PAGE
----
CTRL Shift: An Emergency Summit for Change

Over two and ½ days in March 2018 we will:

    • Share the successes and potential of our movements
    • Identify the opportunities for a power shift towards greater local and regional autonomy
  • Build new coalitions for collaborative and inclusive change

This is long term work – over the two days we can develop new relationships, and identify mechanisms and opportunities to work together more closely. We envisage that this will be the start of a wider process, one of a series of connected events and activities that will work together to create real change. Our departure from the European Union is a moment of significant disruption and presents us with an unparalleled opportunity to reshape the future. We hope you will join us in that effort.

Practicalities and an invitation to get involved

The event will be run on a cost of service / non profit making basis. Attendance to the event will be mainly by invitation, with the intention to bring together an initial group of 200 people with the agency and potential to follow through. If you are interested to get involved, please contact Dan Hurring at: events@permaculture.org.uk

Initial co-organisers include

The Alternative UK, Co-ops UK, Forum for the Future, People’s Food Policy, Shared Assets, Permaculture Association, Solidarity Economy Association, Social Enterprise UK, Stir Magazine, Unltd, Totnes REconomy Project, Transition Network, Shared Futures CIC, Coop Business Consultants, The Low Impact Living Initiative, Counter Coin.

A report from Wigan

By Indra Adnan, co-initiator of The Alternative UK

Have we been here before? Not in a reincarnated but in a cyclical sense: are all our problems the eternal challenges of humans trying to live together and progress? Or are they always new, unique to the moment and accompanied by unprecedented opportunities?

It’s a question – or an accusation maybe – we hear all the time when we express optimism about the times we’re living in. Giving a platform to all the socio-political initiatives we are witnessing in the Daily Alternative – displaying not only creative responses to dire circumstances but also a willingness to co-operate, a liberation of feeling for others – is often met by cynicism. What’s different, people say, from the 60s when ‘anything was possible’? Or the 90s, when ‘everything was attempted’?

But if human beings improve with maturity, surely, we should be able to say the same for our democracy? That doesn’t mean that institutions can only get better, but that society can always know more than it did before about how things fail.

This week we found ourselves plotting with a motley crew of organisations, each with its own network of collaborators. Amongst them members of the Permaculture AssociationTransition Towns, and the P2P Solidarity Co-operatives, who are coming together because they see a new convergence of energies that could shift us meaningfully away from environmental disaster. Not simply groups of people who want to save the world, but new dynamics of power and organisation that might make that possible.

In a nutshell, what they are pointing at is knowledge about alternative ways of growing food and harnessing clean energy matched with newly proven practices of self-reliance and co-operation at a local level. They are on the journey of taking back control – not simply from Europe but from any power, usually national, that is not doing enough to save the planet.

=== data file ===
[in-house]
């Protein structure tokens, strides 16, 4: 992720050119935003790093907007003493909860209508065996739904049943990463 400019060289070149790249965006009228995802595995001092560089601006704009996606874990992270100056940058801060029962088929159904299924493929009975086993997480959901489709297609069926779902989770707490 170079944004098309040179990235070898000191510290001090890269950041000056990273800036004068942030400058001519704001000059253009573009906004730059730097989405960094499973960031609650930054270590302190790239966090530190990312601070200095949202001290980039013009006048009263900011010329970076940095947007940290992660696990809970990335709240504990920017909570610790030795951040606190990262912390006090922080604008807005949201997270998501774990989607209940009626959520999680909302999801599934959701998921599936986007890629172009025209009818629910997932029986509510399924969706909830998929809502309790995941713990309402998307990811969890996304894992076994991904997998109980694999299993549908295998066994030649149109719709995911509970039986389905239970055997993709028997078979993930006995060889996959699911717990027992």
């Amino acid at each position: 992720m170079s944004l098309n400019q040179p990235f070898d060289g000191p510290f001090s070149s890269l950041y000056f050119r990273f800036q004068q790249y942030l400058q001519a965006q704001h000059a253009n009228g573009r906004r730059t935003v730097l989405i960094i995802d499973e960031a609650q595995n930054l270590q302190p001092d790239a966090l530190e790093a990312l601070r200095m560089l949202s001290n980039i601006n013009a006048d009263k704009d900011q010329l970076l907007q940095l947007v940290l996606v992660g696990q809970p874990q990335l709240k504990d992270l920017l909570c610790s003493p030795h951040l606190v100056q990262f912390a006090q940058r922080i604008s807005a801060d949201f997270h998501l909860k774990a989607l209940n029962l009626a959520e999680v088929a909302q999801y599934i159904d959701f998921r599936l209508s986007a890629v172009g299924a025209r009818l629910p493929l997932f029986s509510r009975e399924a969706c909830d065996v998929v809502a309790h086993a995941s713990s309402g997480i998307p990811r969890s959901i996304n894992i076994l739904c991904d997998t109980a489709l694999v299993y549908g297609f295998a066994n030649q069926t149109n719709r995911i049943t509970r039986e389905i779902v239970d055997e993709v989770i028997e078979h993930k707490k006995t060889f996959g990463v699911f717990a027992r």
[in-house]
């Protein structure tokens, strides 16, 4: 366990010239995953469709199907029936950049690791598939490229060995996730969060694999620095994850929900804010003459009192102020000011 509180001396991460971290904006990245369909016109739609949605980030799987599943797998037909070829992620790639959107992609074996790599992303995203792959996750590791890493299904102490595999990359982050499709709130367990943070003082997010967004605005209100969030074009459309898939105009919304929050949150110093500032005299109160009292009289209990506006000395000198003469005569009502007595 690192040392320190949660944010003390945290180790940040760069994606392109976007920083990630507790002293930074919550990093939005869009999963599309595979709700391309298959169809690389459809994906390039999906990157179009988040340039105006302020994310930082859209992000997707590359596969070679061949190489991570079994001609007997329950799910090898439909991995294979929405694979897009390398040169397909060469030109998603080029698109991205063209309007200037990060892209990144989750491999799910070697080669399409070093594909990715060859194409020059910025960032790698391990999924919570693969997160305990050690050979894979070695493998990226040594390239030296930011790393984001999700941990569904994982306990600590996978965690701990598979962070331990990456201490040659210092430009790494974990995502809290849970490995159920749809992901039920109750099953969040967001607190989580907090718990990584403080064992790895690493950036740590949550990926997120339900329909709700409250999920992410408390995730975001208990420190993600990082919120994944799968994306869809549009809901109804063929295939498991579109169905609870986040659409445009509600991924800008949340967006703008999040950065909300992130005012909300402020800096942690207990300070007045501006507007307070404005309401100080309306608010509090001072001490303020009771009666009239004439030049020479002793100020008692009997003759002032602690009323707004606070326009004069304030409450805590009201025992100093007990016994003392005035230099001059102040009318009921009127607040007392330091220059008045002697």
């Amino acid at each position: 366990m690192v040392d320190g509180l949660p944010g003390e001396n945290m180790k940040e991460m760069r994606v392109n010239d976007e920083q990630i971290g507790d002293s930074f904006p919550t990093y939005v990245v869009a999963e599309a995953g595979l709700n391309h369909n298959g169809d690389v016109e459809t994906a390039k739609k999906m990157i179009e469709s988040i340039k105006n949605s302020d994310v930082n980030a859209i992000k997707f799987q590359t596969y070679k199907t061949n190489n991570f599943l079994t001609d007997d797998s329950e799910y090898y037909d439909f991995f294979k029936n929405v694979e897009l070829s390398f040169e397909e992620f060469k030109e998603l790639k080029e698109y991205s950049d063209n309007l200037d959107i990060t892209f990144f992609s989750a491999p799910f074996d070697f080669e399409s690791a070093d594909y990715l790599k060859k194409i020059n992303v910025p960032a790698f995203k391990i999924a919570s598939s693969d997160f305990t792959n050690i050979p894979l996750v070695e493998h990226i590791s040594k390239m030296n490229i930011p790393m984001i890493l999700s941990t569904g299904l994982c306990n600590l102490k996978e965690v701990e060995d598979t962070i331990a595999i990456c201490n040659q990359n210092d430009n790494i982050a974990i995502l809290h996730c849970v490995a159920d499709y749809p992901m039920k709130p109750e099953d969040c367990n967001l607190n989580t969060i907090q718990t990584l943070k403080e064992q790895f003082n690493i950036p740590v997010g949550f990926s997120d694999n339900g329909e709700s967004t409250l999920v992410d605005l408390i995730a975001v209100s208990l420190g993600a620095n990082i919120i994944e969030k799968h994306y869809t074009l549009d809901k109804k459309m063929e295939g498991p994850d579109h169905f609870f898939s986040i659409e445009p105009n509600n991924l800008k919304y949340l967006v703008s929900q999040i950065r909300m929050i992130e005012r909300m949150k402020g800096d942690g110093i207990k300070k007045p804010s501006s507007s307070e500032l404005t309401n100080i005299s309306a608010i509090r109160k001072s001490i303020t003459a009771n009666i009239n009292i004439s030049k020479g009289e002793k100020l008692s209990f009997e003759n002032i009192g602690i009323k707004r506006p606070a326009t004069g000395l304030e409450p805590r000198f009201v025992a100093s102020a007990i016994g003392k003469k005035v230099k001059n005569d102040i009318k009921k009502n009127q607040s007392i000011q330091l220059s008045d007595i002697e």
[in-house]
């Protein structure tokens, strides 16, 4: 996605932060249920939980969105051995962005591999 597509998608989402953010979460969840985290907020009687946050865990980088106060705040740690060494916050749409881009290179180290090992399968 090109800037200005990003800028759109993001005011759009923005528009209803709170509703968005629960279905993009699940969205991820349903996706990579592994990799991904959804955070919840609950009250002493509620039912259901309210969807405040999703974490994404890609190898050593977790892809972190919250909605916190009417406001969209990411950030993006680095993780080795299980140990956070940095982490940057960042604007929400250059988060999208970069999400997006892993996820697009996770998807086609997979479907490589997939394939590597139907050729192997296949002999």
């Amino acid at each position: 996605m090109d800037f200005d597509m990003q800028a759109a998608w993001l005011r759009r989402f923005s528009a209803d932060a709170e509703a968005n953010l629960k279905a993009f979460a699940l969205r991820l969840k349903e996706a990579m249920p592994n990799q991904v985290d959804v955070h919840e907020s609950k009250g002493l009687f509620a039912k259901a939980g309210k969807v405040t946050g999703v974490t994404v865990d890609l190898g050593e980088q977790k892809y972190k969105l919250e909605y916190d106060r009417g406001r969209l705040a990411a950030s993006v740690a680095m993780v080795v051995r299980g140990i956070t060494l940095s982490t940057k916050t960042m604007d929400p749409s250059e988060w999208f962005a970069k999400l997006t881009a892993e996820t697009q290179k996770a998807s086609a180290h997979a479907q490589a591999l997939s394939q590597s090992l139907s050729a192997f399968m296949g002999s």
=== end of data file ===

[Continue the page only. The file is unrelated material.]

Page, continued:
In an otherwise inspirational film, An Inconvenient Sequel, Al Gore was sadly bathetic when he answered the question “what do we ordinary people do to stop the planet warming?’ with “write to your MP”. Surely, Al, they could also devise their own energy policies? Of course, we are not yet at the point where local communities have become independent of the national grid altogether – but even that is now in their sight (and can be a pressure for reform of these larger grids, in a smarter and more equitable direction). With the revolution in communication, organising is much easier than before. And, perhaps more important to the cynics, hard-earned experience means human frailty is less likely to sabotage any group that begins to get it together.

I watched this constellation in process, successfully addressing difficult conundrums such as British versus English identity, why the terms Left and Right can be transcended and how emotions and logic are not opposed. I felt unusually grateful for the history of these movements – a past which nurtured these very-human beings and a future which may see their life-time efforts rewarded.

The most excitement however was reserved for new confluences yet to be tried. What might happen for example, when we bring together the wisdom accrued from Transition Towns and the energies released with the implementation of a Citizens Basic Income? Rather than do CBI trials in random places with no ready-made culture of engagement and inclusion, why not offer it to towns that are ready to receive and create value from people with time suddenly on their hands? That could mean growing vegetables in car parks, but it could also mean new ways to combat loneliness – Transition have thought of these things before.

In the coming age of automation, how might previously hard-working citizens be engrossed in play – not leisure as we know it, but experimentation with new personal and social activity that offers meaning and purpose? Some say it will be a highly entrepreneurial era, creating new markets of all kinds. Others that its highest achievement would be the enlivening of post-industrial communities, where the significant work of re-building social relations is no longer seen as a luxury we can’t afford. In both scenarios, we will begin to think about people in more than economic terms.

If only one of these experiments works well, it would offer an example of resilience that could be copied the world over. Would that not, in itself, begin the important work of countering the dystopian futures our media – and particularly film culture – seem committed to?

This is an editorial from the Alternative Weekly Newsletter (sign up here, and previous newsletters here) which begins to pull together the many strands of socio-political change reported in our Daily Alternative blogs and give some shape to the emerging politics of the future.

Partners

Read about our partners here